Why ADR believes SBI can easily match electoral bond donors with parties

Association for Democratic Reforms seeks contempt of court proceedings against bank


In its petition before the Supreme Court seeking initiation of contempt proceedings against the State Bank of India over the electoral bonds scheme case, the Association for Democratic Reforms (ADR) claimed that the bonds are completely traceable, and easily so since the bank maintains a secret number-based record of donors who buy the bonds, and the political parties they donate to.

The ADR, in the petition filed on Thursday, said as per experts, the software that the bank is using to keep a record of the bonds can generate the required information on the basis of a simple query.

“...since each electoral bond has a unique number, a simple query on the database can generate a report in a particular format which does not require any manual verification,” it was stated in the petition.

It was also contended by ADR that while the sealed envelopes are only physical instruments like a cheque, the actual transaction of the cheque being deposited is in the database that can be easily extracted by generating a software query.

“As per SBI's own website, SBI has 2,60,000 employees, 22,500 worldwide branches administered by a headquarters, 17 local head offices, 101 zonal offices and 208 foreign offices in 36 countries. It is hard to believe that SBI is not able to gather information which SBI has itself recorded,” the petition said.

It was further stated by the petitioner that as per information procured by Commodore Lokesh Batra (Retd) from an RTI application, the SBI has spent Rs 60,43,005 on IT system development, and the operational cost was Rs 89,72,338 with regard to the management of electoral bonds. The net cost for floating the bonds was Rs 1,50,15,338.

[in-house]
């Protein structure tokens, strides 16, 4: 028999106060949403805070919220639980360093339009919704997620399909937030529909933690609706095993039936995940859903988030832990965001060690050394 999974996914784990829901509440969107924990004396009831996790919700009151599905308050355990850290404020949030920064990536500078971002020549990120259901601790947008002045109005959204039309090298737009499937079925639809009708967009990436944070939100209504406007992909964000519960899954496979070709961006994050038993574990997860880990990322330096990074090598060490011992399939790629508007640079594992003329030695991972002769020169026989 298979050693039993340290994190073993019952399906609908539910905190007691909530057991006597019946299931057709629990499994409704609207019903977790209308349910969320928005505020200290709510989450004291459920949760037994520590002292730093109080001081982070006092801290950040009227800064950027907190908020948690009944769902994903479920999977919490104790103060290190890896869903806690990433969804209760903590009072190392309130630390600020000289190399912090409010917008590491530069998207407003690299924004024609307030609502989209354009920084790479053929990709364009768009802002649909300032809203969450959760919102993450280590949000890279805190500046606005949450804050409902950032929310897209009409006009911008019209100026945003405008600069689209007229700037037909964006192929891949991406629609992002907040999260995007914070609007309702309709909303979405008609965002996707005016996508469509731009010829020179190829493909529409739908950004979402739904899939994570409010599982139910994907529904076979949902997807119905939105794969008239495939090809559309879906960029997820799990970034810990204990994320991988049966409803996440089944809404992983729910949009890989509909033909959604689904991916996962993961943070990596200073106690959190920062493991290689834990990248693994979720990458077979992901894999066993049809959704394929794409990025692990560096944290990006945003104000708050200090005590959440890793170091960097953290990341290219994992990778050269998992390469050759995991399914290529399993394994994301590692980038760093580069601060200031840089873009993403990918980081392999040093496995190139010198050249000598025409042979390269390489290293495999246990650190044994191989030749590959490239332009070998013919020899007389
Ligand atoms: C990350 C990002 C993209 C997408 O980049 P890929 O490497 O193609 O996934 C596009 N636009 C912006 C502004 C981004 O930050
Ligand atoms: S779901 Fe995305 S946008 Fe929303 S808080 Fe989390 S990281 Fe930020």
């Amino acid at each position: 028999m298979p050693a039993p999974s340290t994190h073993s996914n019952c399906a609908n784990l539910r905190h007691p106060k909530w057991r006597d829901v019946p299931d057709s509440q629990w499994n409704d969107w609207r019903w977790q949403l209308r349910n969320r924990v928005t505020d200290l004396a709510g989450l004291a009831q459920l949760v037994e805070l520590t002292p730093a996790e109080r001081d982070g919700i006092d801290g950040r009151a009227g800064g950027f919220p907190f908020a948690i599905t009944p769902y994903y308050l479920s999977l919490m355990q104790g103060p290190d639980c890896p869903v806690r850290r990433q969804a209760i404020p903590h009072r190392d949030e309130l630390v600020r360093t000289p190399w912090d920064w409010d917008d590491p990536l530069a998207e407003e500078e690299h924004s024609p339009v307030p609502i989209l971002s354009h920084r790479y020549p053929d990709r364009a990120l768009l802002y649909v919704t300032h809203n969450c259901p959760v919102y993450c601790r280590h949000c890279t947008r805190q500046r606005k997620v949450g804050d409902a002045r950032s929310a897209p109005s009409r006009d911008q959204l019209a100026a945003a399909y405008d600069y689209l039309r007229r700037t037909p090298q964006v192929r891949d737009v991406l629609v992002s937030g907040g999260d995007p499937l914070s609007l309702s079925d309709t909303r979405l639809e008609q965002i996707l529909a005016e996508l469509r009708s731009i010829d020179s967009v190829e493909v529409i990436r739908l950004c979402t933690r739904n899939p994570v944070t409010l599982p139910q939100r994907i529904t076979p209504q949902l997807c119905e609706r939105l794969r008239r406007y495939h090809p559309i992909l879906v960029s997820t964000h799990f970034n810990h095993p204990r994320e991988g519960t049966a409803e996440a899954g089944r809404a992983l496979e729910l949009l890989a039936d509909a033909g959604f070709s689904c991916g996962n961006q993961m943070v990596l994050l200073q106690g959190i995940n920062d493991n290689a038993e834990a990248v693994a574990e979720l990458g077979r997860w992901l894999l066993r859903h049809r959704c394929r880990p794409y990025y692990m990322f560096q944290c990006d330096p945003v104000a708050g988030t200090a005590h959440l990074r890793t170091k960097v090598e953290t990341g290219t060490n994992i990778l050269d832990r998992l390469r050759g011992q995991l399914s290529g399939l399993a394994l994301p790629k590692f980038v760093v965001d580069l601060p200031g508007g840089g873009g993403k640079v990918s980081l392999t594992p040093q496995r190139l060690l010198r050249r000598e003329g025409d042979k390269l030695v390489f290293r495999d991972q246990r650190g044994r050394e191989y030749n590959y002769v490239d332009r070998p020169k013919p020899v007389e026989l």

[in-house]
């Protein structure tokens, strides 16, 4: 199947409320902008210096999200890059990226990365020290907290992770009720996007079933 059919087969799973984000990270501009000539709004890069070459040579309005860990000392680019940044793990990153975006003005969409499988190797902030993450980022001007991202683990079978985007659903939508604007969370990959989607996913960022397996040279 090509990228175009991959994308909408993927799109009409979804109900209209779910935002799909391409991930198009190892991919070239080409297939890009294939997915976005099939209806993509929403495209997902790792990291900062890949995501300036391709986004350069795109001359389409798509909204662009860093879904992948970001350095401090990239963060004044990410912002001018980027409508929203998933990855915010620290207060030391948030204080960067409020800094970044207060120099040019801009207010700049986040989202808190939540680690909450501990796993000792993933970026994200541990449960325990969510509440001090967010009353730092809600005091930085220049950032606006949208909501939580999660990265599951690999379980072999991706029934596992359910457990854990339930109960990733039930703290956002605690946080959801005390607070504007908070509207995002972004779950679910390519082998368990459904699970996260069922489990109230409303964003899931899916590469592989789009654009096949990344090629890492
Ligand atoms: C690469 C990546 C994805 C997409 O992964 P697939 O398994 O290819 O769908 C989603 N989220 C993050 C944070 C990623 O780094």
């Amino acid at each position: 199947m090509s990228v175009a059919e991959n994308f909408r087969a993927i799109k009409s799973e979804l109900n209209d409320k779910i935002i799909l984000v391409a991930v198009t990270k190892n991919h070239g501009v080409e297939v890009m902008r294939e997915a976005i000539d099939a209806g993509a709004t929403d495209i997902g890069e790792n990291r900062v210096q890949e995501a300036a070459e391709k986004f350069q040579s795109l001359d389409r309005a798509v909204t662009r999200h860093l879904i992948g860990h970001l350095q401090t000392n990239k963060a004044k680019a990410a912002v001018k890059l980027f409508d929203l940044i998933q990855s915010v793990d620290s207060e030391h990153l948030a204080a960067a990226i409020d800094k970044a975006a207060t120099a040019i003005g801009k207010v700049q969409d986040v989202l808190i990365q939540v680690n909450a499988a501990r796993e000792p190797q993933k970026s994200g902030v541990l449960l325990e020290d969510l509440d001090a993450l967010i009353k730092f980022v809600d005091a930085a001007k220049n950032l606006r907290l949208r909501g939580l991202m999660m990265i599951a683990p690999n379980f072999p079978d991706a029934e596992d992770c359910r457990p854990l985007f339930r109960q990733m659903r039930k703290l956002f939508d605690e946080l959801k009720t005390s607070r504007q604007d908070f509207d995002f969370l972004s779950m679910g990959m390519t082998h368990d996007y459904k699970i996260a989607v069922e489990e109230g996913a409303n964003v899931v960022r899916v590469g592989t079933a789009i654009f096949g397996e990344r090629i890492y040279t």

The ADR filed a petition seeking initiation of contempt proceedings against the SBI for “wilfully and deliberately” disobeying the order of the Supreme Court passed on February 15 in the electoral bonds scheme case.

The SBI was asked by the court to submit details of the bonds purchased since the court's interim order on April 12, 2019, till date, to the Election Commission. The details have to include the date of purchase of each electoral bond, the name of the purchaser of the bond, and the denomination of the electoral bond purchased.

The bank was also asked to submit the details of political parties which have received contributions through the bonds since April 12, 2019, till date to the EC. It has to disclose details of each bond encashed by the political parties which shall include the date of encashment and the denomination of the bond. It had to submit the details to the EC by March 6.

The bank told the court that the donor details were kept in a sealed cover at the designated branches and all such sealed covers were deposited in the main branch of the applicant branch, which is located in Mumbai.

Meanwhile, as per the bank's submission before the court, each political party was required to maintain a designated account in any of the 29 authorised branches. It was only in this account that the bonds received by that party could be deposited and redeemed. At the time of redemption, the original bond, the pay-in slip, would be stored in a sealed cover and sent to the SBI Mumbai main branch.

As per the bank, it can thus be noted that both sets of information were being stored independently of each other and to re-match them would be a task requiring a significant amount of effort. It sought an extension of time for providing the details till the end of June.


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